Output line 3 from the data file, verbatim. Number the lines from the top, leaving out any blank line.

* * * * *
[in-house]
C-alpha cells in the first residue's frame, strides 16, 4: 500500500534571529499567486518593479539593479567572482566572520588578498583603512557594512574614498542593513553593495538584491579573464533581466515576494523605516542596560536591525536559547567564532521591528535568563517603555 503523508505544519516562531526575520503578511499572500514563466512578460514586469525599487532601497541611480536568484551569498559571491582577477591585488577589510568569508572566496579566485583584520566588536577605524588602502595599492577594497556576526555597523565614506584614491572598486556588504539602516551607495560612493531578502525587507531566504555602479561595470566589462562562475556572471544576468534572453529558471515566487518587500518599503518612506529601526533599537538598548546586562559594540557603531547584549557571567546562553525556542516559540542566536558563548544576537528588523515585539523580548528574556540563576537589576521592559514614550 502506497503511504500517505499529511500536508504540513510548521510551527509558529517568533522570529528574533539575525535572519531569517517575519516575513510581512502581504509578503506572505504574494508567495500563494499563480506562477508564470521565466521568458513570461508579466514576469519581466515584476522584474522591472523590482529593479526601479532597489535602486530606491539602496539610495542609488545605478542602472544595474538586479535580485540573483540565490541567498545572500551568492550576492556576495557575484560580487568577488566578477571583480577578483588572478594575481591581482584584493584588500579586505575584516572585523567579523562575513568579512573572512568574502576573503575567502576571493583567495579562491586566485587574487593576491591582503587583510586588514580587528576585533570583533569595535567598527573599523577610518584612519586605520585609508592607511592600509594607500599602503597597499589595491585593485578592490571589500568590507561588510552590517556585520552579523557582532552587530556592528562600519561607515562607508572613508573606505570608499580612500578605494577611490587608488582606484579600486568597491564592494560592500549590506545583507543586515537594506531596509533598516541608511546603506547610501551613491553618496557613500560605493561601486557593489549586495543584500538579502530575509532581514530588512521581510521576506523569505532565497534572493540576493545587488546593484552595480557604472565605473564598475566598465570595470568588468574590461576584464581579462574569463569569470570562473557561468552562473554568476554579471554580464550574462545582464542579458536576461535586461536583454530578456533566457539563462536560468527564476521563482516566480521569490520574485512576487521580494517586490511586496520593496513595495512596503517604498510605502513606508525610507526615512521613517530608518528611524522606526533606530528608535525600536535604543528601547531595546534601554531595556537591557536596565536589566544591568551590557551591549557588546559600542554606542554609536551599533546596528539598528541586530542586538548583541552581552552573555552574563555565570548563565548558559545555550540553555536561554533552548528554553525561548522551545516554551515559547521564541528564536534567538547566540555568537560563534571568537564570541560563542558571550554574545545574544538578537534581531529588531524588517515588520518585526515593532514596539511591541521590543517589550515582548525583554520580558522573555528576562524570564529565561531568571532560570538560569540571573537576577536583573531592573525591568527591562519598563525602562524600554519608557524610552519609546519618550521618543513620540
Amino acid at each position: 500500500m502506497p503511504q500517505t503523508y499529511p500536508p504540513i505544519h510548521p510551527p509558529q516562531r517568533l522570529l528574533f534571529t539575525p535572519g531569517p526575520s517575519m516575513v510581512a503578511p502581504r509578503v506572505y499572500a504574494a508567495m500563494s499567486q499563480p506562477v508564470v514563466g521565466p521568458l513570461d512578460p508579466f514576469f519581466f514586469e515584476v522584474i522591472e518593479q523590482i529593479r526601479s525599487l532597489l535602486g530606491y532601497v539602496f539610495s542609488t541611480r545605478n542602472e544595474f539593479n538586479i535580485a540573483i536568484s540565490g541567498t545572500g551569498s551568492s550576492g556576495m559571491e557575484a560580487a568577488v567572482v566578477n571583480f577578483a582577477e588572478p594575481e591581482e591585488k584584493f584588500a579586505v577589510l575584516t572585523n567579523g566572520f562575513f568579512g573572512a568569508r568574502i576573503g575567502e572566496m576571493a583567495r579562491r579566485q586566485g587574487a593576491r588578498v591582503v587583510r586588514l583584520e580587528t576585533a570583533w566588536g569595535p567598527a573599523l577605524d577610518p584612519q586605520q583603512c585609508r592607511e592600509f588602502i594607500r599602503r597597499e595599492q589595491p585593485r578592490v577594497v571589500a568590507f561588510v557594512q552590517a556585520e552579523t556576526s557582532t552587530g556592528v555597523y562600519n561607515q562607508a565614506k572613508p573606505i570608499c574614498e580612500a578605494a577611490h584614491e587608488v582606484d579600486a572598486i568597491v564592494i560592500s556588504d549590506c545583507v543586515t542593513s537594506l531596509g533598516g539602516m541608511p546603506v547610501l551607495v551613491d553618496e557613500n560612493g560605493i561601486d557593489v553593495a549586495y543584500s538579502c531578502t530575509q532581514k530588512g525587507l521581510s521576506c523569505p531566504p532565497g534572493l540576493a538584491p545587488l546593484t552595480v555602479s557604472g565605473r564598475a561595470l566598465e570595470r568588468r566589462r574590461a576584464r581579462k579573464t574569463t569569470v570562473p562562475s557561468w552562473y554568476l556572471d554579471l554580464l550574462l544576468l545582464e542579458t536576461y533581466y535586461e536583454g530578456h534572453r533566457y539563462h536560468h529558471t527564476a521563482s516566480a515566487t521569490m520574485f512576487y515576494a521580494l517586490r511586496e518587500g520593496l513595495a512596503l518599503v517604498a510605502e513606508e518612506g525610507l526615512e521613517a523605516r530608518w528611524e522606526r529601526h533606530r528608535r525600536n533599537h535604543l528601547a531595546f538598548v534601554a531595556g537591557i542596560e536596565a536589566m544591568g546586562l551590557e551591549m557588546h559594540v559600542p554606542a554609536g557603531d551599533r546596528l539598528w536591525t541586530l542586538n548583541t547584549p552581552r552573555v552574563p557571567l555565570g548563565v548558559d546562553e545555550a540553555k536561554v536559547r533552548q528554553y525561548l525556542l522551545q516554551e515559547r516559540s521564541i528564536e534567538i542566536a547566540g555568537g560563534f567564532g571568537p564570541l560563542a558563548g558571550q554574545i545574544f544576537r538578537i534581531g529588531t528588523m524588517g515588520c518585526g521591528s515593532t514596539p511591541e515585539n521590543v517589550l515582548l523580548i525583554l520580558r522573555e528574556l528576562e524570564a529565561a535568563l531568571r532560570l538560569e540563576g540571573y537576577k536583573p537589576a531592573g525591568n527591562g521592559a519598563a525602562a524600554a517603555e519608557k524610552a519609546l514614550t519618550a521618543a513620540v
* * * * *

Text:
Amino acid at each position: 500500500m502506497p503511504q500517505t503523508y499529511p500536508p504540513i505544519h510548521p510551527p509558529q516562531r517568533l522570529l528574533f534571529t539575525p535572519g531569517p526575520s517575519m516575513v510581512a503578511p502581504r509578503v506572505y499572500a504574494a508567495m500563494s499567486q499563480p506562477v508564470v514563466g521565466p521568458l513570461d512578460p508579466f514576469f519581466f514586469e515584476v522584474i522591472e518593479q523590482i529593479r526601479s525599487l532597489l535602486g530606491y532601497v539602496f539610495s542609488t541611480r545605478n542602472e544595474f539593479n538586479i535580485a540573483i536568484s540565490g541567498t545572500g551569498s551568492s550576492g556576495m559571491e557575484a560580487a568577488v567572482v566578477n571583480f577578483a582577477e588572478p594575481e591581482e591585488k584584493f584588500a579586505v577589510l575584516t572585523n567579523g566572520f562575513f568579512g573572512a568569508r568574502i576573503g575567502e572566496m576571493a583567495r579562491r579566485q586566485g587574487a593576491r588578498v591582503v587583510r586588514l583584520e580587528t576585533a570583533w566588536g569595535p567598527a573599523l577605524d577610518p584612519q586605520q583603512c585609508r592607511e592600509f588602502i594607500r599602503r597597499e595599492q589595491p585593485r578592490v577594497v571589500a568590507f561588510v557594512q552590517a556585520e552579523t556576526s557582532t552587530g556592528v555597523y562600519n561607515q562607508a565614506k572613508p573606505i570608499c574614498e580612500a578605494a577611490h584614491e587608488v582606484d579600486a572598486i568597491v564592494i560592500s556588504d549590506c545583507v543586515t542593513s537594506l531596509g533598516g539602516m541608511p546603506v547610501l551607495v551613491d553618496e557613500n560612493g560605493i561601486d557593489v553593495a549586495y543584500s538579502c531578502t530575509q532581514k530588512g525587507l521581510s521576506c523569505p531566504p532565497g534572493l540576493a538584491p545587488l546593484t552595480v555602479s557604472g565605473r564598475a561595470l566598465e570595470r568588468r566589462r574590461a576584464r581579462k579573464t574569463t569569470v570562473p562562475s557561468w552562473y554568476l556572471d554579471l554580464l550574462l544576468l545582464e542579458t536576461y533581466y535586461e536583454g530578456h534572453r533566457y539563462h536560468h529558471t527564476a521563482s516566480a515566487t521569490m520574485f512576487y515576494a521580494l517586490r511586496e518587500g520593496l513595495a512596503l518599503v517604498a510605502e513606508e518612506g525610507l526615512e521613517a523605516r530608518w528611524e522606526r529601526h533606530r528608535r525600536n533599537h535604543l528601547a531595546f538598548v534601554a531595556g537591557i542596560e536596565a536589566m544591568g546586562l551590557e551591549m557588546h559594540v559600542p554606542a554609536g557603531d551599533r546596528l539598528w536591525t541586530l542586538n548583541t547584549p552581552r552573555v552574563p557571567l555565570g548563565v548558559d546562553e545555550a540553555k536561554v536559547r533552548q528554553y525561548l525556542l522551545q516554551e515559547r516559540s521564541i528564536e534567538i542566536a547566540g555568537g560563534f567564532g571568537p564570541l560563542a558563548g558571550q554574545i545574544f544576537r538578537i534581531g529588531t528588523m524588517g515588520c518585526g521591528s515593532t514596539p511591541e515585539n521590543v517589550l515582548l523580548i525583554l520580558r522573555e528574556l528576562e524570564a529565561a535568563l531568571r532560570l538560569e540563576g540571573y537576577k536583573p537589576a531592573g525591568n527591562g521592559a519598563a525602562a524600554a517603555e519608557k524610552a519609546l514614550t519618550a521618543a513620540v